After getting into a car accident, you should expect to receive a letter of demand from the other parties involved. The letter of demand is basically a legal document from anyone else involved or their car insurance company requesting payment from you for your part in the accident. While a letter of demand is generally quite straightforward, here are 3 things you need to know about it.
You Need to Reply
While you might be tempted to ignore the problem at hand, avoid doing so. You need to reply and be open to a discussion with the sender. The letter of demand is the first step towards a court case, which can be rather costly. If you decide to ignore the letter without responding, you'll quickly find yourself in court, and you essentially deprive yourself the opportunity to negotiate with the sender.
In addition, the fact that you decided to ignore the letter of demand will not look good in court and may work against you. If you're not sure how to reply or whether you're even at fault for the accident and required to pay up, talk to a lawyer first.
Write "Without Prejudice" in the Letter
Your correspondence with the other parties involved can be used in court against you, so make sure that you only include details or statements that you wouldn't mind coming up in court. If you don't want anything in the letter to be used in court, you can further protect yourself by writing "without prejudice" within the response letter you send out. This will basically mean that the responses you send cannot be used in court at all.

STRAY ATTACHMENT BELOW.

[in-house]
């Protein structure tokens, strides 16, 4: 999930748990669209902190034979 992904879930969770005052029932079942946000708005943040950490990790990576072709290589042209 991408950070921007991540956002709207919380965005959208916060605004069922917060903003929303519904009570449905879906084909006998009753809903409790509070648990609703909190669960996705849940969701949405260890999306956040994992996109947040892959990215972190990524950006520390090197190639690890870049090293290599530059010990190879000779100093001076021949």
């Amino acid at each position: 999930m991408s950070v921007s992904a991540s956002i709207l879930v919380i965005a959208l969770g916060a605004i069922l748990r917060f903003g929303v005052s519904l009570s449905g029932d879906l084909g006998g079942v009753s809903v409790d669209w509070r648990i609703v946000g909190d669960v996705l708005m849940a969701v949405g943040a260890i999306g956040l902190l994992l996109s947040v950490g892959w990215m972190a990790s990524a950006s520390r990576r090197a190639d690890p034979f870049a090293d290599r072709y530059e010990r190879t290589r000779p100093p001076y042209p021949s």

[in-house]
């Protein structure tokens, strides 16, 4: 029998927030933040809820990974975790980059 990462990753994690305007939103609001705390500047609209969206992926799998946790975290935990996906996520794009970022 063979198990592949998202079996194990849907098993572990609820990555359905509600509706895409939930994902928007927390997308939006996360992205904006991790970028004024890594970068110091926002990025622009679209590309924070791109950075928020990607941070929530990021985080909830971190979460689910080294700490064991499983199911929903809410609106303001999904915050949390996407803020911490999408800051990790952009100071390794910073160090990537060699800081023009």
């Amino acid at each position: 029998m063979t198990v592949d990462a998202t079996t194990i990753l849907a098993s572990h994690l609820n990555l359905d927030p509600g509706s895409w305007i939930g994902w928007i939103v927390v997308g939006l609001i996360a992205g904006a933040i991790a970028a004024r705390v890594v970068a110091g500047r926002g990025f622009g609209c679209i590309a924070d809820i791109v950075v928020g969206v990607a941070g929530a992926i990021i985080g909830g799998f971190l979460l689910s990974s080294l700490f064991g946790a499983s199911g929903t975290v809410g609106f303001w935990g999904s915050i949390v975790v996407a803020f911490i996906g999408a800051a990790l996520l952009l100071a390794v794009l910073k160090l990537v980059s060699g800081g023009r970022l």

Determine Fault and Your Legal Obligations
If you've received a letter of demand, then chances are that the other party believes that you are at fault for the accident. This may not necessarily be true, so you'll also want to spend some time determining whether you have broken any traffic laws or whether you have any sufficient evidence needed to back up your claims.
If you can prove that you're not at fault for the accident, you can even file a counterclaim or even provide details as to why you are not responsible for paying for the damages outlined in the letter of demand you've received.
For some people, receiving a letter of demand can be nerve-racking. Before you stress too much, you'll need to assess the situation by determining whether the letter of demand is reasonable, whether you are at fault and whether you are open to negotiate with the other party if you want to settle the case before it goes to court. If you need help, there are plenty of legal services available.Share
16 August 2016
I love all of those quirky laws that are still on the law book. It's a little hobby of mine to track down some of those laws and try and work out if there was a story behind how they got on the books. I've been doing it for 14 years and have accumulated a lot of material that I have researched. I thought it would be fun to start a blog with some of these stories to share with other people who like to know a little more about law and about history. I hope you enjoy my site.